For my formal analysis I focused on the short sequence involving the tramp and the minister’s wife in the sheriff’s waiting room, especially taking note of the sounds.
“The Gurgling Duet (Notes)”
Wide shot of the sheriff’s office/ waiting room.
Romantic languid music shifts as the minister and wife pay their weekly visit – into a shorter more staccato comical tune. (The ministers wife trips over the tramp as if tripping on air. She doesn’t acknowledge or say sorry to the tramp.)
With a sip of tea, the music STOPS. (Awkward long shot of minister’s wife staring in the direction of the tramp, but not really at him.)
Individual shots of the two characters, both showing the first signs of gurgles.
Realistic sounds add sound to the silence = dog barking, radio, sound of soda pop.
As the sheriff and minister enter the room again, cheerful music picks back up.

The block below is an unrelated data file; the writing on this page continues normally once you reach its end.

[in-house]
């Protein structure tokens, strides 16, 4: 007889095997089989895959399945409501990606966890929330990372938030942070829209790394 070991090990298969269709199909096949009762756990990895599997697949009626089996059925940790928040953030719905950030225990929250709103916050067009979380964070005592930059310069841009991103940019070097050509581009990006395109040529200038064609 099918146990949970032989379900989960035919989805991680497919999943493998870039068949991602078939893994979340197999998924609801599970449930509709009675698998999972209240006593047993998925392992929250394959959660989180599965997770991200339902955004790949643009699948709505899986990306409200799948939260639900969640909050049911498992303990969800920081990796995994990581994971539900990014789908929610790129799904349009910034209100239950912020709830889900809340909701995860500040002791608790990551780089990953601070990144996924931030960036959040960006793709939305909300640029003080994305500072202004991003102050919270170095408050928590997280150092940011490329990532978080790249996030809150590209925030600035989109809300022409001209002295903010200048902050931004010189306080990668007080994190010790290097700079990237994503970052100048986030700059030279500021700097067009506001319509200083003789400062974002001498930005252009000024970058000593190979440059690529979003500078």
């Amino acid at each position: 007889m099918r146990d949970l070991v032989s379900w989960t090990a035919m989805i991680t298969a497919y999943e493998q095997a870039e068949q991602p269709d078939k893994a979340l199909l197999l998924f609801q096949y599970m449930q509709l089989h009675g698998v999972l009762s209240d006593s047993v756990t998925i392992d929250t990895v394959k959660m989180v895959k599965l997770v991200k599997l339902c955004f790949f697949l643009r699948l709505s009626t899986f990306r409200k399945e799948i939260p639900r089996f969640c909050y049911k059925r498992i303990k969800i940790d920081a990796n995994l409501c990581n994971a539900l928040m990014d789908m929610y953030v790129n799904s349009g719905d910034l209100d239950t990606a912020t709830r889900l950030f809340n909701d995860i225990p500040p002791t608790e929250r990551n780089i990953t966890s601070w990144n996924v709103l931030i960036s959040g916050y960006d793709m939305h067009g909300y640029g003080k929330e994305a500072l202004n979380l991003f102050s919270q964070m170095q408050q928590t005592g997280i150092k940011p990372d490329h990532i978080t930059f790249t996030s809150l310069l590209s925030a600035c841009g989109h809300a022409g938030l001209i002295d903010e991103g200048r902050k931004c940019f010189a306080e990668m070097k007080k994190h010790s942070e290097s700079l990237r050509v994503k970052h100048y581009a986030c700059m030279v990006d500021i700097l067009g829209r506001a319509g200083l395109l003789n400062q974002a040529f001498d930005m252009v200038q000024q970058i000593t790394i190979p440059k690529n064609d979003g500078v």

This sequence is a great example of Chaplin’s playing with sound but applying meaning to every simple gurgle. The individual shots of both characters on the bench establishes a clear separation between them, but they are then brought together by their digestive sounds and realistic sounds that add to the silence. The two characters are on the same plane with the same issues, but you wouldn’t know it by the minister’s wife’s expressions. As she trips on the tramp on her way out, however, you can see that the wife has not learned anything from her duet.